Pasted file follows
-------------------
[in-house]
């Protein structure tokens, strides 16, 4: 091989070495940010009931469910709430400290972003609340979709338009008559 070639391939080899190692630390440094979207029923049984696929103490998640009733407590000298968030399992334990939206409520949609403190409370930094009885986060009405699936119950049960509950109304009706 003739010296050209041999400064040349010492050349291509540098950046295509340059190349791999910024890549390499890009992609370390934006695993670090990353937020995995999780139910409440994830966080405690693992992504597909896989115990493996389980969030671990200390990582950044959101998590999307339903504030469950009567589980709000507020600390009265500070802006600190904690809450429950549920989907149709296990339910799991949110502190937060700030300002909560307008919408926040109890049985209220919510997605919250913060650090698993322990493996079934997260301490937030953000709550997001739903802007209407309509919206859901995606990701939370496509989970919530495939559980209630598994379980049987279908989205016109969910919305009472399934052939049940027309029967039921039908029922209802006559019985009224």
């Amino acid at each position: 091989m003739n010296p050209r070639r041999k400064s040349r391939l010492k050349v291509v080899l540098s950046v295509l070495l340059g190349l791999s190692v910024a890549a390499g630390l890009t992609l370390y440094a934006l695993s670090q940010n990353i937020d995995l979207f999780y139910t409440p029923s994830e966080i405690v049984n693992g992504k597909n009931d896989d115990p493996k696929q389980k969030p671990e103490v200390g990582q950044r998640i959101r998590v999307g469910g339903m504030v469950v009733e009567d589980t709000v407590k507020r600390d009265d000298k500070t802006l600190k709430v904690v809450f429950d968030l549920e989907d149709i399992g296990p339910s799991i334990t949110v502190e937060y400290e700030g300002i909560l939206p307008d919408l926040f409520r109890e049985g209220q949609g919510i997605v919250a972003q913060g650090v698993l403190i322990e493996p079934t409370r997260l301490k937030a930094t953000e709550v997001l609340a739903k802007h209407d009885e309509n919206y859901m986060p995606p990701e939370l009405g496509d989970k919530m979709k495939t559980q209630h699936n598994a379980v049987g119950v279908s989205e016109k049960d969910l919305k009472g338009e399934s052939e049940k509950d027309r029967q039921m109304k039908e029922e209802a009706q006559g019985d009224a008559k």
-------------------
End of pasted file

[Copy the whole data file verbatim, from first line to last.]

[in-house]
């Protein structure tokens, strides 16, 4: 091989070495940010009931469910709430400290972003609340979709338009008559 070639391939080899190692630390440094979207029923049984696929103490998640009733407590000298968030399992334990939206409520949609403190409370930094009885986060009405699936119950049960509950109304009706 003739010296050209041999400064040349010492050349291509540098950046295509340059190349791999910024890549390499890009992609370390934006695993670090990353937020995995999780139910409440994830966080405690693992992504597909896989115990493996389980969030671990200390990582950044959101998590999307339903504030469950009567589980709000507020600390009265500070802006600190904690809450429950549920989907149709296990339910799991949110502190937060700030300002909560307008919408926040109890049985209220919510997605919250913060650090698993322990493996079934997260301490937030953000709550997001739903802007209407309509919206859901995606990701939370496509989970919530495939559980209630598994379980049987279908989205016109969910919305009472399934052939049940027309029967039921039908029922209802006559019985009224």
């Amino acid at each position: 091989m003739n010296p050209r070639r041999k400064s040349r391939l010492k050349v291509v080899l540098s950046v295509l070495l340059g190349l791999s190692v910024a890549a390499g630390l890009t992609l370390y440094a934006l695993s670090q940010n990353i937020d995995l979207f999780y139910t409440p029923s994830e966080i405690v049984n693992g992504k597909n009931d896989d115990p493996k696929q389980k969030p671990e103490v200390g990582q950044r998640i959101r998590v999307g469910g339903m504030v469950v009733e009567d589980t709000v407590k507020r600390d009265d000298k500070t802006l600190k709430v904690v809450f429950d968030l549920e989907d149709i399992g296990p339910s799991i334990t949110v502190e937060y400290e700030g300002i909560l939206p307008d919408l926040f409520r109890e049985g209220q949609g919510i997605v919250a972003q913060g650090v698993l403190i322990e493996p079934t409370r997260l301490k937030a930094t953000e709550v997001l609340a739903k802007h209407d009885e309509n919206y859901m986060p995606p990701e939370l009405g496509d989970k919530m979709k495939t559980q209630h699936n598994a379980v049987g119950v279908s989205e016109k049960d969910l919305k009472g338009e399934s052939e049940k509950d027309r029967q039921m109304k039908e029922e209802a009706q006559g019985d009224a008559k």